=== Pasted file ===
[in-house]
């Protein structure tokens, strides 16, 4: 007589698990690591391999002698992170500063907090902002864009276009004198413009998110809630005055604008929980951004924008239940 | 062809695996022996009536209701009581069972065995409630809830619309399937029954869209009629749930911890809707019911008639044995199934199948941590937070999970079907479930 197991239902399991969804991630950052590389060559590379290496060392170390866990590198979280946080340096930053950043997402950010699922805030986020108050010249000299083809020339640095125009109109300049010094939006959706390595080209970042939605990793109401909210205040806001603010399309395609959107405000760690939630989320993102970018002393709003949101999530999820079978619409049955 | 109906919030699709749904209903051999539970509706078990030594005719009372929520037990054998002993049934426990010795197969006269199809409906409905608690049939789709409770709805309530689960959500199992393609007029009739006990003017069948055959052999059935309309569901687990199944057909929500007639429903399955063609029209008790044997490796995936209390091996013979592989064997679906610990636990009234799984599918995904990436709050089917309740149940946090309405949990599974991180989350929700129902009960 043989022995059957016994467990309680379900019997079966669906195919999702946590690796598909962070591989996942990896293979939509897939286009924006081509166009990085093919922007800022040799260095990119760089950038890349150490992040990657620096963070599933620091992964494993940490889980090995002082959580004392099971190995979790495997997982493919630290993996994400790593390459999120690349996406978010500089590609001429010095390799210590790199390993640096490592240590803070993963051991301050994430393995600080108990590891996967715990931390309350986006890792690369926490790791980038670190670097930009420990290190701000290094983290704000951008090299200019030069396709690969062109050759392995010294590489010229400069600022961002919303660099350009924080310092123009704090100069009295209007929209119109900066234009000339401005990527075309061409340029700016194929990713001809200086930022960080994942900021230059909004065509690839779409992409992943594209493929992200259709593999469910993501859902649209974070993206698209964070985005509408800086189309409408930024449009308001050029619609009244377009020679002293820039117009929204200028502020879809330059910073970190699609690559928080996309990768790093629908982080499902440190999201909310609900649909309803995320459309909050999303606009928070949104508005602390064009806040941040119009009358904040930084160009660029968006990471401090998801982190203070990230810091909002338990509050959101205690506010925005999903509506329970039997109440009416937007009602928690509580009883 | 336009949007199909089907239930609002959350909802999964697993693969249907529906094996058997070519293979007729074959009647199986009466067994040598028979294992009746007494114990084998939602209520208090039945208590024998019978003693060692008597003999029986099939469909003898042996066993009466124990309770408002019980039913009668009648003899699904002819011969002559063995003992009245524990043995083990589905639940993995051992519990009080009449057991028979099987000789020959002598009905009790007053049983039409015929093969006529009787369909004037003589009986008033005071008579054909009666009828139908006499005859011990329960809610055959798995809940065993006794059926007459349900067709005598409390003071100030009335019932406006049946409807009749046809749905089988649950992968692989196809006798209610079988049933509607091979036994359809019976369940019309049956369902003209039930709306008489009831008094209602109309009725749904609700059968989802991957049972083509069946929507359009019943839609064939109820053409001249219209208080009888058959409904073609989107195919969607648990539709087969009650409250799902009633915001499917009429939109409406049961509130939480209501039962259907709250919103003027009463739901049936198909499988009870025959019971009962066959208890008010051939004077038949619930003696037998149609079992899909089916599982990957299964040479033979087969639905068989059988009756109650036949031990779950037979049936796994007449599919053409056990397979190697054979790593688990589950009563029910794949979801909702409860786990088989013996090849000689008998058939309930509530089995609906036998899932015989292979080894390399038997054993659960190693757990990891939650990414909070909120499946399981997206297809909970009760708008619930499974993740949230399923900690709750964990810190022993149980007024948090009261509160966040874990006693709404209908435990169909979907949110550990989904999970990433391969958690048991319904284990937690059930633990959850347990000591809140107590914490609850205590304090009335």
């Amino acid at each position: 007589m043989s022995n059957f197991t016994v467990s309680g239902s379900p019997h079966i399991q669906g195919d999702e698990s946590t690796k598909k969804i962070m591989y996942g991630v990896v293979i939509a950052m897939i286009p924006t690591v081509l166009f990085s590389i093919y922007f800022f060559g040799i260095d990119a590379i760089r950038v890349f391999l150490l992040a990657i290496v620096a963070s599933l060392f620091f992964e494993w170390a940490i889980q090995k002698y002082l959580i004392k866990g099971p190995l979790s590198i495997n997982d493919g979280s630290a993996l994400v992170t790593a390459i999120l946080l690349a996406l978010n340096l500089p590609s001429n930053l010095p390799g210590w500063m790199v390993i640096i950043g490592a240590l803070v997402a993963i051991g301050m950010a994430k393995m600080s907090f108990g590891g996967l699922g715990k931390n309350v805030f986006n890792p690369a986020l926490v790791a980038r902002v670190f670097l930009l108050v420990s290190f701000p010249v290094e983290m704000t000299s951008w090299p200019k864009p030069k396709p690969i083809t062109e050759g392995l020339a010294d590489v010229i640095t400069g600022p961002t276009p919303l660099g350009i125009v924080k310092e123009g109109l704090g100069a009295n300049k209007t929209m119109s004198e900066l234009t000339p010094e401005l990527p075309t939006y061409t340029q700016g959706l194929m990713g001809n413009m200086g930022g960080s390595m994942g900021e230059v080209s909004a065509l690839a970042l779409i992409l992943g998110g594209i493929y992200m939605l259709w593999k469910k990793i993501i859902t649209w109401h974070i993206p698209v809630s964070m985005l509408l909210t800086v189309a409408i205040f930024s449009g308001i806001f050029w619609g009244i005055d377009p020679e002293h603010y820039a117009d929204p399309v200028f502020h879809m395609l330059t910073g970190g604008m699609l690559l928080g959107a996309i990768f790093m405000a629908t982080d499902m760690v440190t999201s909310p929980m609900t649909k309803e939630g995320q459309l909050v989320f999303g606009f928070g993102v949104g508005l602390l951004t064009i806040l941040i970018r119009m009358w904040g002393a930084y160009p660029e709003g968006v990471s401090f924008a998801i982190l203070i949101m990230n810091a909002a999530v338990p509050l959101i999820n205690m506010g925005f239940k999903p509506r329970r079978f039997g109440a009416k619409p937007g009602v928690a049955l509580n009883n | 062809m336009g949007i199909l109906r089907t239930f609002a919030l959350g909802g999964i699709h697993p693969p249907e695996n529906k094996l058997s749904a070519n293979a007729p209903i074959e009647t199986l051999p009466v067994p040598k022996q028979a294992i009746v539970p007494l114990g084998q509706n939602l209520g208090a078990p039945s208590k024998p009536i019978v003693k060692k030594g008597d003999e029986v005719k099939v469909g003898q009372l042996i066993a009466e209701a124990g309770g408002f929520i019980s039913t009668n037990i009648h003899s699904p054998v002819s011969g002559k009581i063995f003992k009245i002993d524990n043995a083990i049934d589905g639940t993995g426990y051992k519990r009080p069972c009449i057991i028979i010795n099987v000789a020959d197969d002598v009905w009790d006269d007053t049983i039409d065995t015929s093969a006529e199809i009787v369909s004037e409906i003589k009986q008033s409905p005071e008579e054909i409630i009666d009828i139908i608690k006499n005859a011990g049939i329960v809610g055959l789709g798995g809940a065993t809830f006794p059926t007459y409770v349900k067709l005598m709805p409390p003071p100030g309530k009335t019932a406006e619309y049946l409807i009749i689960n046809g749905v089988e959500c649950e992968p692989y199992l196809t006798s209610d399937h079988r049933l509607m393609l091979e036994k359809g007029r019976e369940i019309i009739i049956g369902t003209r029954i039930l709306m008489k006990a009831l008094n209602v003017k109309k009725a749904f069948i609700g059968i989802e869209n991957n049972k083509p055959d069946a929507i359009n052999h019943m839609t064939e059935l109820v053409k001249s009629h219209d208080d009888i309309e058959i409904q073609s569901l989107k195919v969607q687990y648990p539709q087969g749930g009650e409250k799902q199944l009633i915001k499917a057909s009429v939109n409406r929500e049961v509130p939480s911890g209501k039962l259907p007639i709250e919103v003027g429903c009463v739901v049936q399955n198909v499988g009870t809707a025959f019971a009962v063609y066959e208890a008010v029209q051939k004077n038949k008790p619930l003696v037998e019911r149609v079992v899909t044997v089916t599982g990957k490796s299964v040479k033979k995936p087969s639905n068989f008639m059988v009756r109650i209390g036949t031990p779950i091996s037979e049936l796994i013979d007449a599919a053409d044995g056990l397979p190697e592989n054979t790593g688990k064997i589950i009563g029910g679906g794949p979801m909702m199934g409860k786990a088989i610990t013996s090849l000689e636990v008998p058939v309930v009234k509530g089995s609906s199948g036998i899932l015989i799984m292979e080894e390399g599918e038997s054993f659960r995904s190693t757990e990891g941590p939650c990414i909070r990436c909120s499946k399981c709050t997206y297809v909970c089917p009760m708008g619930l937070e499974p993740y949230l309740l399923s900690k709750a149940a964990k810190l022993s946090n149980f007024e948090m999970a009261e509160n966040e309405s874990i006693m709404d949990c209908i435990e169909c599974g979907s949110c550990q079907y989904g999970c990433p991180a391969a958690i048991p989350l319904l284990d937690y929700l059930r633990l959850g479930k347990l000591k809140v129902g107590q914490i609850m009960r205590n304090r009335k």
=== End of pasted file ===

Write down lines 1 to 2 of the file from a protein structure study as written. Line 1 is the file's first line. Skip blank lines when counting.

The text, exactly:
[in-house]
């Protein structure tokens, strides 16, 4: 007589698990690591391999002698992170500063907090902002864009276009004198413009998110809630005055604008929980951004924008239940 | 062809695996022996009536209701009581069972065995409630809830619309399937029954869209009629749930911890809707019911008639044995199934199948941590937070999970079907479930 197991239902399991969804991630950052590389060559590379290496060392170390866990590198979280946080340096930053950043997402950010699922805030986020108050010249000299083809020339640095125009109109300049010094939006959706390595080209970042939605990793109401909210205040806001603010399309395609959107405000760690939630989320993102970018002393709003949101999530999820079978619409049955 | 109906919030699709749904209903051999539970509706078990030594005719009372929520037990054998002993049934426990010795197969006269199809409906409905608690049939789709409770709805309530689960959500199992393609007029009739006990003017069948055959052999059935309309569901687990199944057909929500007639429903399955063609029209008790044997490796995936209390091996013979592989064997679906610990636990009234799984599918995904990436709050089917309740149940946090309405949990599974991180989350929700129902009960 043989022995059957016994467990309680379900019997079966669906195919999702946590690796598909962070591989996942990896293979939509897939286009924006081509166009990085093919922007800022040799260095990119760089950038890349150490992040990657620096963070599933620091992964494993940490889980090995002082959580004392099971190995979790495997997982493919630290993996994400790593390459999120690349996406978010500089590609001429010095390799210590790199390993640096490592240590803070993963051991301050994430393995600080108990590891996967715990931390309350986006890792690369926490790791980038670190670097930009420990290190701000290094983290704000951008090299200019030069396709690969062109050759392995010294590489010229400069600022961002919303660099350009924080310092123009704090100069009295209007929209119109900066234009000339401005990527075309061409340029700016194929990713001809200086930022960080994942900021230059909004065509690839779409992409992943594209493929992200259709593999469910993501859902649209974070993206698209964070985005509408800086189309409408930024449009308001050029619609009244377009020679002293820039117009929204200028502020879809330059910073970190699609690559928080996309990768790093629908982080499902440190999201909310609900649909309803995320459309909050999303606009928070949104508005602390064009806040941040119009009358904040930084160009660029968006990471401090998801982190203070990230810091909002338990509050959101205690506010925005999903509506329970039997109440009416937007009602928690509580009883 | 336009949007199909089907239930609002959350909802999964697993693969249907529906094996058997070519293979007729074959009647199986009466067994040598028979294992009746007494114990084998939602209520208090039945208590024998019978003693060692008597003999029986099939469909003898042996066993009466124990309770408002019980039913009668009648003899699904002819011969002559063995003992009245524990043995083990589905639940993995051992519990009080009449057991028979099987000789020959002598009905009790007053049983039409015929093969006529009787369909004037003589009986008033005071008579054909009666009828139908006499005859011990329960809610055959798995809940065993006794059926007459349900067709005598409390003071100030009335019932406006049946409807009749046809749905089988649950992968692989196809006798209610079988049933509607091979036994359809019976369940019309049956369902003209039930709306008489009831008094209602109309009725749904609700059968989802991957049972083509069946929507359009019943839609064939109820053409001249219209208080009888058959409904073609989107195919969607648990539709087969009650409250799902009633915001499917009429939109409406049961509130939480209501039962259907709250919103003027009463739901049936198909499988009870025959019971009962066959208890008010051939004077038949619930003696037998149609079992899909089916599982990957299964040479033979087969639905068989059988009756109650036949031990779950037979049936796994007449599919053409056990397979190697054979790593688990589950009563029910794949979801909702409860786990088989013996090849000689008998058939309930509530089995609906036998899932015989292979080894390399038997054993659960190693757990990891939650990414909070909120499946399981997206297809909970009760708008619930499974993740949230399923900690709750964990810190022993149980007024948090009261509160966040874990006693709404209908435990169909979907949110550990989904999970990433391969958690048991319904284990937690059930633990959850347990000591809140107590914490609850205590304090009335």